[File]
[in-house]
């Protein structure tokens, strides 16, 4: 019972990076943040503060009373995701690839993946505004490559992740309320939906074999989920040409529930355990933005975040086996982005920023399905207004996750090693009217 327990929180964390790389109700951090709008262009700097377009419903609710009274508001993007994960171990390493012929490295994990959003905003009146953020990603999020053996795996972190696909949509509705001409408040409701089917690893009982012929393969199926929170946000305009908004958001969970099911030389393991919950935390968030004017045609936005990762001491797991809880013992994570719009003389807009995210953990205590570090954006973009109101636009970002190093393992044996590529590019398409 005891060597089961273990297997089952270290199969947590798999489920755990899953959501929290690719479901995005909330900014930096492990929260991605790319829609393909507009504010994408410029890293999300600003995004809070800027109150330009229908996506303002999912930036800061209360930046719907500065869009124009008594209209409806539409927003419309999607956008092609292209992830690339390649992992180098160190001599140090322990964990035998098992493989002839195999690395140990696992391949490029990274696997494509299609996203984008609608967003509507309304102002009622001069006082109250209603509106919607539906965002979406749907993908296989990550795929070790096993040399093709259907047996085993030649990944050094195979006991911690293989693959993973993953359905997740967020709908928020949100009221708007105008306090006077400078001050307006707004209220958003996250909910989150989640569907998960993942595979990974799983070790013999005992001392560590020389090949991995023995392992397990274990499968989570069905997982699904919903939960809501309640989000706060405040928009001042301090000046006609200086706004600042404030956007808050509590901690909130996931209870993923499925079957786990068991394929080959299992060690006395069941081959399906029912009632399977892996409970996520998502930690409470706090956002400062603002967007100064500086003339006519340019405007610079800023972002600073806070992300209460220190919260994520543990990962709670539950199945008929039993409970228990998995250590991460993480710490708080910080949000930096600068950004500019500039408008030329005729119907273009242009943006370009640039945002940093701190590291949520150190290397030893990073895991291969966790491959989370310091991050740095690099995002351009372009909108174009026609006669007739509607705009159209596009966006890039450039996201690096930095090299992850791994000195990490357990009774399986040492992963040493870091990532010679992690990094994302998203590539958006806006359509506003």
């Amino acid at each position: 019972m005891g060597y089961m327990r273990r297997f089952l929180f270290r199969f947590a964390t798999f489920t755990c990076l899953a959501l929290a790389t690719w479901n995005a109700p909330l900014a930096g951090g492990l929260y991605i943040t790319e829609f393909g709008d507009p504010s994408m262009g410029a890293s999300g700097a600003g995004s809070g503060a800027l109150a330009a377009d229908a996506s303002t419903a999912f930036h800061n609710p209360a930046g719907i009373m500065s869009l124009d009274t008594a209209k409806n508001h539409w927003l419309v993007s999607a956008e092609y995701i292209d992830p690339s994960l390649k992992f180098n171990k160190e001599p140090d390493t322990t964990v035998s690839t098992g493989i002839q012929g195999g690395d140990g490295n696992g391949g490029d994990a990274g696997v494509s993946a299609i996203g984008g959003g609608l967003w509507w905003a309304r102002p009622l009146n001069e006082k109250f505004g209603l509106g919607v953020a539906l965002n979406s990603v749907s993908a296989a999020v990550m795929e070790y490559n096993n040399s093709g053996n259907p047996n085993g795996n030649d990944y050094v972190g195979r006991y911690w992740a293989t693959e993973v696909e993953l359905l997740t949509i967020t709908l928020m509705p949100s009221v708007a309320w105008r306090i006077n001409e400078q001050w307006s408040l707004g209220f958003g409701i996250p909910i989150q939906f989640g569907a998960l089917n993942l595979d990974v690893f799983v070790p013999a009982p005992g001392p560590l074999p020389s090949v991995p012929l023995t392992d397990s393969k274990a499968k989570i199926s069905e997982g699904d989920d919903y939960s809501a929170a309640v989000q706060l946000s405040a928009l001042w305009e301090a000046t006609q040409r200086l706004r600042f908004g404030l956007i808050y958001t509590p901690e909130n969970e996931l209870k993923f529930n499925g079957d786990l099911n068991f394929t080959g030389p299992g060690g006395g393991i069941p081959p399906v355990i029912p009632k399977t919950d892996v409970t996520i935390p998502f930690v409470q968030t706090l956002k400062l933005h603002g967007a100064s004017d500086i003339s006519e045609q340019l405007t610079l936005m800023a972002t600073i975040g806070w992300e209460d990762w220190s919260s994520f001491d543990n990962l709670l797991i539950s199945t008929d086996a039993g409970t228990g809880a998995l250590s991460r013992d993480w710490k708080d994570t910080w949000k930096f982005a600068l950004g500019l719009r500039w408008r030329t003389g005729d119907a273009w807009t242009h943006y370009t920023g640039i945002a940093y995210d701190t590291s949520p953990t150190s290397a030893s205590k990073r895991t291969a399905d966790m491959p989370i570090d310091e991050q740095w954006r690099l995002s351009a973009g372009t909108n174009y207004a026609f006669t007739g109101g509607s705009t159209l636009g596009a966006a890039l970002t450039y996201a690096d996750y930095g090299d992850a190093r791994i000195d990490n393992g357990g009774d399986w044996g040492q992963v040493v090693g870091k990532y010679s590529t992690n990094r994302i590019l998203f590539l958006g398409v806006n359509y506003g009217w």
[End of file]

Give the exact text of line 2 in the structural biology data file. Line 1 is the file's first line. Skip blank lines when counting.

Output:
């Protein structure tokens, strides 16, 4: 019972990076943040503060009373995701690839993946505004490559992740309320939906074999989920040409529930355990933005975040086996982005920023399905207004996750090693009217 327990929180964390790389109700951090709008262009700097377009419903609710009274508001993007994960171990390493012929490295994990959003905003009146953020990603999020053996795996972190696909949509509705001409408040409701089917690893009982012929393969199926929170946000305009908004958001969970099911030389393991919950935390968030004017045609936005990762001491797991809880013992994570719009003389807009995210953990205590570090954006973009109101636009970002190093393992044996590529590019398409 005891060597089961273990297997089952270290199969947590798999489920755990899953959501929290690719479901995005909330900014930096492990929260991605790319829609393909507009504010994408410029890293999300600003995004809070800027109150330009229908996506303002999912930036800061209360930046719907500065869009124009008594209209409806539409927003419309999607956008092609292209992830690339390649992992180098160190001599140090322990964990035998098992493989002839195999690395140990696992391949490029990274696997494509299609996203984008609608967003509507309304102002009622001069006082109250209603509106919607539906965002979406749907993908296989990550795929070790096993040399093709259907047996085993030649990944050094195979006991911690293989693959993973993953359905997740967020709908928020949100009221708007105008306090006077400078001050307006707004209220958003996250909910989150989640569907998960993942595979990974799983070790013999005992001392560590020389090949991995023995392992397990274990499968989570069905997982699904919903939960809501309640989000706060405040928009001042301090000046006609200086706004600042404030956007808050509590901690909130996931209870993923499925079957786990068991394929080959299992060690006395069941081959399906029912009632399977892996409970996520998502930690409470706090956002400062603002967007100064500086003339006519340019405007610079800023972002600073806070992300209460220190919260994520543990990962709670539950199945008929039993409970228990998995250590991460993480710490708080910080949000930096600068950004500019500039408008030329005729119907273009242009943006370009640039945002940093701190590291949520150190290397030893990073895991291969966790491959989370310091991050740095690099995002351009372009909108174009026609006669007739509607705009159209596009966006890039450039996201690096930095090299992850791994000195990490357990009774399986040492992963040493870091990532010679992690990094994302998203590539958006806006359509506003």